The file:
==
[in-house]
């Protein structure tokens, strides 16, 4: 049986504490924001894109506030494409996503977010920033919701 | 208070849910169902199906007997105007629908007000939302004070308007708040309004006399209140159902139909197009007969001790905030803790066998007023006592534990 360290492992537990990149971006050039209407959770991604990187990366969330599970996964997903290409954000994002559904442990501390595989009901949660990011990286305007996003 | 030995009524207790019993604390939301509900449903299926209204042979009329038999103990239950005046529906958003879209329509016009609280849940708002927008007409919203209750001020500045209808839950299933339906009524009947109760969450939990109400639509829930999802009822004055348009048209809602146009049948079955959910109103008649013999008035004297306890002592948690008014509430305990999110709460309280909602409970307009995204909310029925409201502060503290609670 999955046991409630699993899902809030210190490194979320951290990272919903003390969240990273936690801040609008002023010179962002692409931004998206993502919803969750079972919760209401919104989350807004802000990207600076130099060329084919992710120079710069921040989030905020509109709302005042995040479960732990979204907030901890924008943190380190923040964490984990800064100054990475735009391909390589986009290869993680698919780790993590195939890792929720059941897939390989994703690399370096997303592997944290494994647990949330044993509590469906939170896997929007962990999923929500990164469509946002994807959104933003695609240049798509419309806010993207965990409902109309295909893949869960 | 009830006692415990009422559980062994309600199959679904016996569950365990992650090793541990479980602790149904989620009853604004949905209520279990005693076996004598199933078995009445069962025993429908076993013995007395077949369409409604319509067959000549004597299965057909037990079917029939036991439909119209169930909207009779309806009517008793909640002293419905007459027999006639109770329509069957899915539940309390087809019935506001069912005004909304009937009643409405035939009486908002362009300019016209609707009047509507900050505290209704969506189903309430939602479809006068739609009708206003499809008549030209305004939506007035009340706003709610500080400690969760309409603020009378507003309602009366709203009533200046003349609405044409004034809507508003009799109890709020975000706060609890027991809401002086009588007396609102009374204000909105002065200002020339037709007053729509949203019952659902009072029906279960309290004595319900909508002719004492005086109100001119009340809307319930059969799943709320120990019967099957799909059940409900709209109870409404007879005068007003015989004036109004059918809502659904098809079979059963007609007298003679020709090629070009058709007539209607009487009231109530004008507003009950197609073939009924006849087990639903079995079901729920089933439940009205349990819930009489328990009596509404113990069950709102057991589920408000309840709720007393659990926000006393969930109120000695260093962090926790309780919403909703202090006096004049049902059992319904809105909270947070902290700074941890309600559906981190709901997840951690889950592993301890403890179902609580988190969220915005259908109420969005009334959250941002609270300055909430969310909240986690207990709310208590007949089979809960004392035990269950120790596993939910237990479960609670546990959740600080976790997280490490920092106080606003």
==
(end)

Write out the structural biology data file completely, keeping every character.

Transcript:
[in-house]
């Protein structure tokens, strides 16, 4: 049986504490924001894109506030494409996503977010920033919701 | 208070849910169902199906007997105007629908007000939302004070308007708040309004006399209140159902139909197009007969001790905030803790066998007023006592534990 360290492992537990990149971006050039209407959770991604990187990366969330599970996964997903290409954000994002559904442990501390595989009901949660990011990286305007996003 | 030995009524207790019993604390939301509900449903299926209204042979009329038999103990239950005046529906958003879209329509016009609280849940708002927008007409919203209750001020500045209808839950299933339906009524009947109760969450939990109400639509829930999802009822004055348009048209809602146009049948079955959910109103008649013999008035004297306890002592948690008014509430305990999110709460309280909602409970307009995204909310029925409201502060503290609670 999955046991409630699993899902809030210190490194979320951290990272919903003390969240990273936690801040609008002023010179962002692409931004998206993502919803969750079972919760209401919104989350807004802000990207600076130099060329084919992710120079710069921040989030905020509109709302005042995040479960732990979204907030901890924008943190380190923040964490984990800064100054990475735009391909390589986009290869993680698919780790993590195939890792929720059941897939390989994703690399370096997303592997944290494994647990949330044993509590469906939170896997929007962990999923929500990164469509946002994807959104933003695609240049798509419309806010993207965990409902109309295909893949869960 | 009830006692415990009422559980062994309600199959679904016996569950365990992650090793541990479980602790149904989620009853604004949905209520279990005693076996004598199933078995009445069962025993429908076993013995007395077949369409409604319509067959000549004597299965057909037990079917029939036991439909119209169930909207009779309806009517008793909640002293419905007459027999006639109770329509069957899915539940309390087809019935506001069912005004909304009937009643409405035939009486908002362009300019016209609707009047509507900050505290209704969506189903309430939602479809006068739609009708206003499809008549030209305004939506007035009340706003709610500080400690969760309409603020009378507003309602009366709203009533200046003349609405044409004034809507508003009799109890709020975000706060609890027991809401002086009588007396609102009374204000909105002065200002020339037709007053729509949203019952659902009072029906279960309290004595319900909508002719004492005086109100001119009340809307319930059969799943709320120990019967099957799909059940409900709209109870409404007879005068007003015989004036109004059918809502659904098809079979059963007609007298003679020709090629070009058709007539209607009487009231109530004008507003009950197609073939009924006849087990639903079995079901729920089933439940009205349990819930009489328990009596509404113990069950709102057991589920408000309840709720007393659990926000006393969930109120000695260093962090926790309780919403909703202090006096004049049902059992319904809105909270947070902290700074941890309600559906981190709901997840951690889950592993301890403890179902609580988190969220915005259908109420969005009334959250941002609270300055909430969310909240986690207990709310208590007949089979809960004392035990269950120790596993939910237990479960609670546990959740600080976790997280490490920092106080606003």